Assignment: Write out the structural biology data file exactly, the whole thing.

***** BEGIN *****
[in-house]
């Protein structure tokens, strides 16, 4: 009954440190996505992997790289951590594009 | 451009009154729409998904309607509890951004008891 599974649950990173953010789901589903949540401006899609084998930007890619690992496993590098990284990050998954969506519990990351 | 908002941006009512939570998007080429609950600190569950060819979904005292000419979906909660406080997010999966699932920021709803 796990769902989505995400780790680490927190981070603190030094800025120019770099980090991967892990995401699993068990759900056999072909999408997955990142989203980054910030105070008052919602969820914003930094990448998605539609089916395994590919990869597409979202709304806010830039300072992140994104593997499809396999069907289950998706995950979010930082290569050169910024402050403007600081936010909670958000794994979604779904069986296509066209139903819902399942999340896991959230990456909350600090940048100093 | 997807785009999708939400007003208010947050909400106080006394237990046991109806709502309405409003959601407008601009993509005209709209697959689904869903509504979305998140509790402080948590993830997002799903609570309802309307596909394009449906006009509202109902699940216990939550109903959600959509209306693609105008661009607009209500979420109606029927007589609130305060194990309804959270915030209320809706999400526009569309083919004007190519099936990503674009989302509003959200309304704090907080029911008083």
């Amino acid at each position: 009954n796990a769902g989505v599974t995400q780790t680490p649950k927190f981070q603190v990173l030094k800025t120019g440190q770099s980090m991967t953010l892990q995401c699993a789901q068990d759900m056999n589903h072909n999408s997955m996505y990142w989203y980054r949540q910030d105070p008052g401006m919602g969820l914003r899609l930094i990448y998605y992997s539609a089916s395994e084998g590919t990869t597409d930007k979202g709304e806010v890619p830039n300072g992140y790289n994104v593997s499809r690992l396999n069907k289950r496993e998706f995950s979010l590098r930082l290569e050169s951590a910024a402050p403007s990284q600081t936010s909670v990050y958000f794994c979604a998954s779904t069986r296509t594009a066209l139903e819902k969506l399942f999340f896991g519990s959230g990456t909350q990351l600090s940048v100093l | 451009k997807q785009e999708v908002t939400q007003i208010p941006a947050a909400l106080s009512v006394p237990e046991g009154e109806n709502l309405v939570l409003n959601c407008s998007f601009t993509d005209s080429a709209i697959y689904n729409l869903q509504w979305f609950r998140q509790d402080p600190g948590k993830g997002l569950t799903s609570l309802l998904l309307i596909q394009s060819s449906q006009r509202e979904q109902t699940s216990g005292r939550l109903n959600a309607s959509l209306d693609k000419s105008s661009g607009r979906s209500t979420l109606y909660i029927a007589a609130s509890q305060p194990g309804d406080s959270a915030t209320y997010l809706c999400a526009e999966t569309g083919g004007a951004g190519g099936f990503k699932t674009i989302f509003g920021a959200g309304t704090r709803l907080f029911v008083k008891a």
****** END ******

[in-house]
């Protein structure tokens, strides 16, 4: 009954440190996505992997790289951590594009 | 451009009154729409998904309607509890951004008891 599974649950990173953010789901589903949540401006899609084998930007890619690992496993590098990284990050998954969506519990990351 | 908002941006009512939570998007080429609950600190569950060819979904005292000419979906909660406080997010999966699932920021709803 796990769902989505995400780790680490927190981070603190030094800025120019770099980090991967892990995401699993068990759900056999072909999408997955990142989203980054910030105070008052919602969820914003930094990448998605539609089916395994590919990869597409979202709304806010830039300072992140994104593997499809396999069907289950998706995950979010930082290569050169910024402050403007600081936010909670958000794994979604779904069986296509066209139903819902399942999340896991959230990456909350600090940048100093 | 997807785009999708939400007003208010947050909400106080006394237990046991109806709502309405409003959601407008601009993509005209709209697959689904869903509504979305998140509790402080948590993830997002799903609570309802309307596909394009449906006009509202109902699940216990939550109903959600959509209306693609105008661009607009209500979420109606029927007589609130305060194990309804959270915030209320809706999400526009569309083919004007190519099936990503674009989302509003959200309304704090907080029911008083």
């Amino acid at each position: 009954n796990a769902g989505v599974t995400q780790t680490p649950k927190f981070q603190v990173l030094k800025t120019g440190q770099s980090m991967t953010l892990q995401c699993a789901q068990d759900m056999n589903h072909n999408s997955m996505y990142w989203y980054r949540q910030d105070p008052g401006m919602g969820l914003r899609l930094i990448y998605y992997s539609a089916s395994e084998g590919t990869t597409d930007k979202g709304e806010v890619p830039n300072g992140y790289n994104v593997s499809r690992l396999n069907k289950r496993e998706f995950s979010l590098r930082l290569e050169s951590a910024a402050p403007s990284q600081t936010s909670v990050y958000f794994c979604a998954s779904t069986r296509t594009a066209l139903e819902k969506l399942f999340f896991g519990s959230g990456t909350q990351l600090s940048v100093l | 451009k997807q785009e999708v908002t939400q007003i208010p941006a947050a909400l106080s009512v006394p237990e046991g009154e109806n709502l309405v939570l409003n959601c407008s998007f601009t993509d005209s080429a709209i697959y689904n729409l869903q509504w979305f609950r998140q509790d402080p600190g948590k993830g997002l569950t799903s609570l309802l998904l309307i596909q394009s060819s449906q006009r509202e979904q109902t699940s216990g005292r939550l109903n959600a309607s959509l209306d693609k000419s105008s661009g607009r979906s209500t979420l109606y909660i029927a007589a609130s509890q305060p194990g309804d406080s959270a915030t209320y997010l809706c999400a526009e999966t569309g083919g004007a951004g190519g099936f990503k699932t674009i989302f509003g920021a959200g309304t704090r709803l907080f029911v008083k008891a």